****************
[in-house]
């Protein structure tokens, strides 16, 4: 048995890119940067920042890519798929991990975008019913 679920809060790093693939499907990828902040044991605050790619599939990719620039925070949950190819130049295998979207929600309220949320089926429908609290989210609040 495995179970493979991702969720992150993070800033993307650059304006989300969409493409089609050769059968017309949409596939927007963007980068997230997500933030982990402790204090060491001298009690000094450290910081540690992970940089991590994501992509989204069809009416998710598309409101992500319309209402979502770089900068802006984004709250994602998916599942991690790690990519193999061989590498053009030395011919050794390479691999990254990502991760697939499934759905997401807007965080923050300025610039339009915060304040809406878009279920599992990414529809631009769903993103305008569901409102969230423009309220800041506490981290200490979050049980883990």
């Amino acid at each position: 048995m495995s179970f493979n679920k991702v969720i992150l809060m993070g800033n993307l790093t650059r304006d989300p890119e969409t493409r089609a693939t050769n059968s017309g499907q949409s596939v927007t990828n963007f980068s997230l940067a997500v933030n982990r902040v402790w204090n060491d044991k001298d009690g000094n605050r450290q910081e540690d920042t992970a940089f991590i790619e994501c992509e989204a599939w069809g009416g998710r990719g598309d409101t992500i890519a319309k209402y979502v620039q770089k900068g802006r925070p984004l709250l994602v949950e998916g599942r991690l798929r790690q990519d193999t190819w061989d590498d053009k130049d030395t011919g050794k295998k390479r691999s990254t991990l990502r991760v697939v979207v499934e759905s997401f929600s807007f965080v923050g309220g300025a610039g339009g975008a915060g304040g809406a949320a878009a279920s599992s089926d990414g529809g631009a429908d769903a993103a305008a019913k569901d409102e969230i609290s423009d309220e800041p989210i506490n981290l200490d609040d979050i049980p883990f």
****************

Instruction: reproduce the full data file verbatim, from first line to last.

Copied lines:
[in-house]
């Protein structure tokens, strides 16, 4: 048995890119940067920042890519798929991990975008019913 679920809060790093693939499907990828902040044991605050790619599939990719620039925070949950190819130049295998979207929600309220949320089926429908609290989210609040 495995179970493979991702969720992150993070800033993307650059304006989300969409493409089609050769059968017309949409596939927007963007980068997230997500933030982990402790204090060491001298009690000094450290910081540690992970940089991590994501992509989204069809009416998710598309409101992500319309209402979502770089900068802006984004709250994602998916599942991690790690990519193999061989590498053009030395011919050794390479691999990254990502991760697939499934759905997401807007965080923050300025610039339009915060304040809406878009279920599992990414529809631009769903993103305008569901409102969230423009309220800041506490981290200490979050049980883990």
């Amino acid at each position: 048995m495995s179970f493979n679920k991702v969720i992150l809060m993070g800033n993307l790093t650059r304006d989300p890119e969409t493409r089609a693939t050769n059968s017309g499907q949409s596939v927007t990828n963007f980068s997230l940067a997500v933030n982990r902040v402790w204090n060491d044991k001298d009690g000094n605050r450290q910081e540690d920042t992970a940089f991590i790619e994501c992509e989204a599939w069809g009416g998710r990719g598309d409101t992500i890519a319309k209402y979502v620039q770089k900068g802006r925070p984004l709250l994602v949950e998916g599942r991690l798929r790690q990519d193999t190819w061989d590498d053009k130049d030395t011919g050794k295998k390479r691999s990254t991990l990502r991760v697939v979207v499934e759905s997401f929600s807007f965080v923050g309220g300025a610039g339009g975008a915060g304040g809406a949320a878009a279920s599992s089926d990414g529809g631009a429908d769903a993103a305008a019913k569901d409102e969230i609290s423009d309220e800041p989210i506490n981290l200490d609040d979050i049980p883990f």